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This article was published on March 16, 2012


With the encyclopedia dying, Wikipedia is slowly gaining ground in education

With the encyclopedia dying, Wikipedia is slowly gaining ground in education


Drew Olanoff
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Drew Olanoff

Drew Olanoff was The Next Web's West Coast Editor. He coined the phrase "Social Good" and invented the "donation by action" model for onlin Drew Olanoff was The Next Web's West Coast Editor. He coined the phrase "Social Good" and invented the "donation by action" model for online charitable movements. He founded #BlameDrewsCancer. You can follow him on Twitter, Google+, Facebook, or email [email protected]

After 244 years of printing encyclopedias, Encyclopaedia Britannica has decided to focus all of its attention on its digital information and kill off the creation of physical books.

The only shock about that was it’s a significant milestone in how far we’ve truly come as a digital society. The fact that kids will grow up never touching an encyclopedia makes me feel super old. This of course opens the door for the Internet, namely Wikipedia.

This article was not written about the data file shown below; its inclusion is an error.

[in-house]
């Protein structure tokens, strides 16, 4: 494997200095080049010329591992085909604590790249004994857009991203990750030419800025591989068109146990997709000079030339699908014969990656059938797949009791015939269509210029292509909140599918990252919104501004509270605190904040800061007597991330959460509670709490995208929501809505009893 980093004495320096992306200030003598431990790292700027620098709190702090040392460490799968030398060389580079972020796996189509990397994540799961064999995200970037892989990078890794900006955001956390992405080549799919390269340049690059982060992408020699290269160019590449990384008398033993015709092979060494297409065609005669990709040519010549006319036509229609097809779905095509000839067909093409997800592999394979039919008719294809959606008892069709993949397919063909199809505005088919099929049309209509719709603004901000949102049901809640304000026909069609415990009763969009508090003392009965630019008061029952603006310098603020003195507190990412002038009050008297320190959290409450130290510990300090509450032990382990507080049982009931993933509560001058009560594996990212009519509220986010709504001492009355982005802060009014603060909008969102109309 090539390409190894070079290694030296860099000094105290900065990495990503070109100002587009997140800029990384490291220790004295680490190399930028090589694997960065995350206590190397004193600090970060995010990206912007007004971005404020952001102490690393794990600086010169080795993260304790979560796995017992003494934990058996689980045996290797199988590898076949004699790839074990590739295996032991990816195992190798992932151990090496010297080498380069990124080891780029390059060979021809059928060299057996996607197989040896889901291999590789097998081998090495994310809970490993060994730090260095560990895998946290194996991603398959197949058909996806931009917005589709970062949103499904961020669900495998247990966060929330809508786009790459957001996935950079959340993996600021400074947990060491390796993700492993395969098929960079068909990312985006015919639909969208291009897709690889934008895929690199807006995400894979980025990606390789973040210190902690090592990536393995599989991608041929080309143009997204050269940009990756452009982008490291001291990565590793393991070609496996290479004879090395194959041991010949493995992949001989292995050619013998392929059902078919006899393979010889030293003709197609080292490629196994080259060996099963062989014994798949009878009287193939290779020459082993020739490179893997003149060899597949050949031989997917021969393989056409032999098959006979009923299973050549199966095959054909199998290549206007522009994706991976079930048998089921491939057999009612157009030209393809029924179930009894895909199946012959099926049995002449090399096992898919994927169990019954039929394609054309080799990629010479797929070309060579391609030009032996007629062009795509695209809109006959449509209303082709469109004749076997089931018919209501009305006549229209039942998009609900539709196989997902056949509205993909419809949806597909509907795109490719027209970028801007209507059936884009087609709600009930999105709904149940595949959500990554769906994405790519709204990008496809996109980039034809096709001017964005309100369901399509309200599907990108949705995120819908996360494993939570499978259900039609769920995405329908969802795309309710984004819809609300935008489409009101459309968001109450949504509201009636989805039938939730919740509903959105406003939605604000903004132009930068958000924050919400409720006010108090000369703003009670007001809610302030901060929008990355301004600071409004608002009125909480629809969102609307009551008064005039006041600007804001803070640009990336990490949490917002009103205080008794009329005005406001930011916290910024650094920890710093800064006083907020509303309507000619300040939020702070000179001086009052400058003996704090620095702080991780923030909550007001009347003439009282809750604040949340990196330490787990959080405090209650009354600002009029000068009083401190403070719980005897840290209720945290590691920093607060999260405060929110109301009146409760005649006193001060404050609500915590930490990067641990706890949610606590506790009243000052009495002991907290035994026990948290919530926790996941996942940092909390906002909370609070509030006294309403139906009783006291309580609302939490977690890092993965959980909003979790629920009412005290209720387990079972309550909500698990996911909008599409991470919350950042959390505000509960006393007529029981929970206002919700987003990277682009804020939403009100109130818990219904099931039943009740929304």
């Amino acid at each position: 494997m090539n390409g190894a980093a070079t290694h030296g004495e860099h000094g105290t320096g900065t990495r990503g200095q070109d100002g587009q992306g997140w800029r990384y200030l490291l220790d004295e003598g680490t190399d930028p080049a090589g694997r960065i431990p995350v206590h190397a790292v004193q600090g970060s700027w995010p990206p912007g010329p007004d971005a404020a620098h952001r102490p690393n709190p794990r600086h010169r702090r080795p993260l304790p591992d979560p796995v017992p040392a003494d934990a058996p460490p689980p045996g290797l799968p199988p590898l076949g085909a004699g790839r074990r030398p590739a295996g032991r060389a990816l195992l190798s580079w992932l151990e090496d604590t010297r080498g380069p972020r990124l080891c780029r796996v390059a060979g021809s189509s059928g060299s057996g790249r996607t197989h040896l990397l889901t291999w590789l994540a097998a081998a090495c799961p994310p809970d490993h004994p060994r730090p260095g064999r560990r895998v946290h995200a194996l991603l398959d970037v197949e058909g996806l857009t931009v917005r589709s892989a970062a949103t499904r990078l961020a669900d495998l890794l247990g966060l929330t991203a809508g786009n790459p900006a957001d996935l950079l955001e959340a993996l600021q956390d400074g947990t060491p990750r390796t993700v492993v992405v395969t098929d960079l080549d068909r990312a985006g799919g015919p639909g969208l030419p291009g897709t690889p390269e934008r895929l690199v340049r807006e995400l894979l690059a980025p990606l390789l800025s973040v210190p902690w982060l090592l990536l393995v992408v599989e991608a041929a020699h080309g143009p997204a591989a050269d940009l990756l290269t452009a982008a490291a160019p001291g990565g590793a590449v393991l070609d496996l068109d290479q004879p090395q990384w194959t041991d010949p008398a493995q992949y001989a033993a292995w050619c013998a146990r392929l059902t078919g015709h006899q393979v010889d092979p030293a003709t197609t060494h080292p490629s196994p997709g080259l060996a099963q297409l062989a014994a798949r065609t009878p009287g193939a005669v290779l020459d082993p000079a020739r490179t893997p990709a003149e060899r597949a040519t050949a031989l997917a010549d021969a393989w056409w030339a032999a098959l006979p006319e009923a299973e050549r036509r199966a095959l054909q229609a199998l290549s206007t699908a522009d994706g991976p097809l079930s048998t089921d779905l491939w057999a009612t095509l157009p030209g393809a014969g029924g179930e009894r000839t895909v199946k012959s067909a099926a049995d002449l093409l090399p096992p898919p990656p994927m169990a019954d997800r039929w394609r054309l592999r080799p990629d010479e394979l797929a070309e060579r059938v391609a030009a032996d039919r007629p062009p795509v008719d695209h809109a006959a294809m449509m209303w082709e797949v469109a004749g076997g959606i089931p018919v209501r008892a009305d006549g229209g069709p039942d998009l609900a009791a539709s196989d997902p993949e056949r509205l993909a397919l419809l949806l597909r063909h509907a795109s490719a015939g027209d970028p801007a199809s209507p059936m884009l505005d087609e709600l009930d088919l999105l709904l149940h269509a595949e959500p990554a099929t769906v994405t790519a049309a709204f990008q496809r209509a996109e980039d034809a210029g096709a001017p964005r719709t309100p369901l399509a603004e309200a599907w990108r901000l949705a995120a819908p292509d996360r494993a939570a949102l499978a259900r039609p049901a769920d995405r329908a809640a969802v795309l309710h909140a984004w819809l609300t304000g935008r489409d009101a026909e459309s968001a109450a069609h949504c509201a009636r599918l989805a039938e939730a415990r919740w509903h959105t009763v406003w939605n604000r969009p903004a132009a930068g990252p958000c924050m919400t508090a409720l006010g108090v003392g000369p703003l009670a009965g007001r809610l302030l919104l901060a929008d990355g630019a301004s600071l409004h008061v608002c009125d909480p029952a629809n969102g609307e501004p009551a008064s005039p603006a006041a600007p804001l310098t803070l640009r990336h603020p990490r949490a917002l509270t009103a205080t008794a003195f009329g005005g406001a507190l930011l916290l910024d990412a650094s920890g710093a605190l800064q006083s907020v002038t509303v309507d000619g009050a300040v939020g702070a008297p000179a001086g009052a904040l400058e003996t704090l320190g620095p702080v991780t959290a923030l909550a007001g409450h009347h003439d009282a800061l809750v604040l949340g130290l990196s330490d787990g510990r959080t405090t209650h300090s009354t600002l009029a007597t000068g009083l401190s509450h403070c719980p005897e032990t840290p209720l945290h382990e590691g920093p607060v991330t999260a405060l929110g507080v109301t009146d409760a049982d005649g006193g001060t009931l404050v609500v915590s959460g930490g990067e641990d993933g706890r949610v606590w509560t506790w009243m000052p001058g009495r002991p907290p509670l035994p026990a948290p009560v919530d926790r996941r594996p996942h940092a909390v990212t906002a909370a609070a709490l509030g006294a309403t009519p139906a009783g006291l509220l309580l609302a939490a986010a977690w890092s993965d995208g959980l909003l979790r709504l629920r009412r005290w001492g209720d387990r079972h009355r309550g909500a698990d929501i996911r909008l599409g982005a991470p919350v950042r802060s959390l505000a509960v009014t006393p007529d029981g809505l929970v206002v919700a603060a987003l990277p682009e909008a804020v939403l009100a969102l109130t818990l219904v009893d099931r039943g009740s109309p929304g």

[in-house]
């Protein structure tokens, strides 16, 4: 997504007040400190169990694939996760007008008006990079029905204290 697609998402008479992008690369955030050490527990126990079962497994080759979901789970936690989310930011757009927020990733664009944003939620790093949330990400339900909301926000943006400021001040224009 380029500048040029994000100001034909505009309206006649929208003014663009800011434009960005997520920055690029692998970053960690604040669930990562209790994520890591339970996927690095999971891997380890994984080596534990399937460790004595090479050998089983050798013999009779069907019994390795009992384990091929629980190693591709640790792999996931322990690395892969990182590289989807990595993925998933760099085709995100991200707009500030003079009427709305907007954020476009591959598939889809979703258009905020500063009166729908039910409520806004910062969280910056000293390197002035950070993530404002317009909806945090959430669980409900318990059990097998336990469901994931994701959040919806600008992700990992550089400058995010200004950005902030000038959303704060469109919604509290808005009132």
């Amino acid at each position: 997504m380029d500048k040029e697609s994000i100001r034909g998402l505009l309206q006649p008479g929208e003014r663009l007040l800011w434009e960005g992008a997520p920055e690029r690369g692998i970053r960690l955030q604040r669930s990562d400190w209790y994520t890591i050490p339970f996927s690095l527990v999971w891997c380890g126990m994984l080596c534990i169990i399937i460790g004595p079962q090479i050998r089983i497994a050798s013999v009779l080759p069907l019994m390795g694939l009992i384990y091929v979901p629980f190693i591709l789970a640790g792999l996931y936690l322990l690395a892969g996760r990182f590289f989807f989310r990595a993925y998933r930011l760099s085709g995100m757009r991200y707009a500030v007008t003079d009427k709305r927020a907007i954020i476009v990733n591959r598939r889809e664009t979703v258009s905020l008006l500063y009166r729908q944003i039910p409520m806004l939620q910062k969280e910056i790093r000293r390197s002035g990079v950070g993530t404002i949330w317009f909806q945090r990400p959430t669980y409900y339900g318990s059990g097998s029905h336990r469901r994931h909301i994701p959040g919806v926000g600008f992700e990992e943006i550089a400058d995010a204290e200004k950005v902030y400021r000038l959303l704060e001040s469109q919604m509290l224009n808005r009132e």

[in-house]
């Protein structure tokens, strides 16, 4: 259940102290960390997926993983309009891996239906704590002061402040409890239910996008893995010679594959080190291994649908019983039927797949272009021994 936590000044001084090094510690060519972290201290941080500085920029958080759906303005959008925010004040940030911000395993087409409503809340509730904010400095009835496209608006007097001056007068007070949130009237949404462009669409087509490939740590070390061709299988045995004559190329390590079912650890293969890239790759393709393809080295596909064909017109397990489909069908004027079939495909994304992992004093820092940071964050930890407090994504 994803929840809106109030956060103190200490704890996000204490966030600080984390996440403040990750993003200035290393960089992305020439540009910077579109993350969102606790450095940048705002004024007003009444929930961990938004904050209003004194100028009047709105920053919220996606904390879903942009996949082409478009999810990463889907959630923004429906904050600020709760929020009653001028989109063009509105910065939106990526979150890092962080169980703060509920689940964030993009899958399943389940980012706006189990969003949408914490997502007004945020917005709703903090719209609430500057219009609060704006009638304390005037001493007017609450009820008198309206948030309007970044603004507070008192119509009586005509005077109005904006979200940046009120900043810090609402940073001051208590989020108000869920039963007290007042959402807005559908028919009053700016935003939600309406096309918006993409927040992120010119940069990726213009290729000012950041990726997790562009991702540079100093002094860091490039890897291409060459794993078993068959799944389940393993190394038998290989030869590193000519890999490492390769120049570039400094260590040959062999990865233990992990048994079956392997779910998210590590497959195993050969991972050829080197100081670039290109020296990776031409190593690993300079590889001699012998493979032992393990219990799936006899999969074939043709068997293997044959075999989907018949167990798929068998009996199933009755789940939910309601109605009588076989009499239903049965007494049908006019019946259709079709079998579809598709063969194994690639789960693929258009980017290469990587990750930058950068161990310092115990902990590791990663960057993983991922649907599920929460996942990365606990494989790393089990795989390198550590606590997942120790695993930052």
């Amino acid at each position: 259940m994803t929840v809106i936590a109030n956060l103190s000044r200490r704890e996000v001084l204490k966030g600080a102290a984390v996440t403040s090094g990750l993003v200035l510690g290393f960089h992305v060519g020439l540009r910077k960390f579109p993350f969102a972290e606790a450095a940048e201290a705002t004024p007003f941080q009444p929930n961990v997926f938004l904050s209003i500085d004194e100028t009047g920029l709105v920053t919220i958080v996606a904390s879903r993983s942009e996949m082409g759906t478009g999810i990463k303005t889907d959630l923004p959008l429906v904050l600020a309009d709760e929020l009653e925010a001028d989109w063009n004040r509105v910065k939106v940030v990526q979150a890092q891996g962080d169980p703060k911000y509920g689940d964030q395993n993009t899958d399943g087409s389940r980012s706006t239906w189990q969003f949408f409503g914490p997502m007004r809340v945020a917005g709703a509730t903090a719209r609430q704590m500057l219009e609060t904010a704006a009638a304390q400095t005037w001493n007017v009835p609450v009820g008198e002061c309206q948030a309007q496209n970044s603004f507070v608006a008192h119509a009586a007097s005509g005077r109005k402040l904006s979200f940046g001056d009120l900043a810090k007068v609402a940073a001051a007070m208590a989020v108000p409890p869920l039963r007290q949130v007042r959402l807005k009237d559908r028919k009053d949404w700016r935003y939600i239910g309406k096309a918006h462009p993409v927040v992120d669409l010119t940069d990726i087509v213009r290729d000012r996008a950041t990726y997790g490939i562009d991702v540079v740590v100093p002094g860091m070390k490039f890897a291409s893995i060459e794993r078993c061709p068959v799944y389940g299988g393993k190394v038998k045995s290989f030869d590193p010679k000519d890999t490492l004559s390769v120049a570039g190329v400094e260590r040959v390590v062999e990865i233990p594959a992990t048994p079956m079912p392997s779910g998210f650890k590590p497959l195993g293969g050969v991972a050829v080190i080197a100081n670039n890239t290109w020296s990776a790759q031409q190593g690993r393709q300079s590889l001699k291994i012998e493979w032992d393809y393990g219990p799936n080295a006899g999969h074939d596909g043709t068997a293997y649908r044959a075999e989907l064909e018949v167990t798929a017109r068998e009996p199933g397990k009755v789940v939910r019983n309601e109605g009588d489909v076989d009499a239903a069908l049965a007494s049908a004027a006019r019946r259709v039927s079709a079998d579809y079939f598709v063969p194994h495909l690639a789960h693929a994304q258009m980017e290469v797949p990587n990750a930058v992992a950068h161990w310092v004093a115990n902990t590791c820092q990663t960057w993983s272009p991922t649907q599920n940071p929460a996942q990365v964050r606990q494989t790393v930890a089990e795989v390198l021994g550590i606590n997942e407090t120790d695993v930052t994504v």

Wikipedia hasn’t won the war against dead-tree companies yet, but research shows that the education system is slowly adopting it as tool in the classroom. As of 2012, 73% of teachers prohibit the use of Wikipedia for research by their students. That’s down from 86% in 2005, and shows a steady rise of adoption. The likely reason for things not moving along faster is that Wikipedia can be edited by anyone, causing concern about the accuracy of its information.

Even though teachers aren’t completely sold, nearly 8 out of every 10 students still turn to Wikipedia first for research purposes.

Check out some more information about Wikipedia’s (hopeful) rise to educational glory here:

Wikipedia
Via: Open-Site.org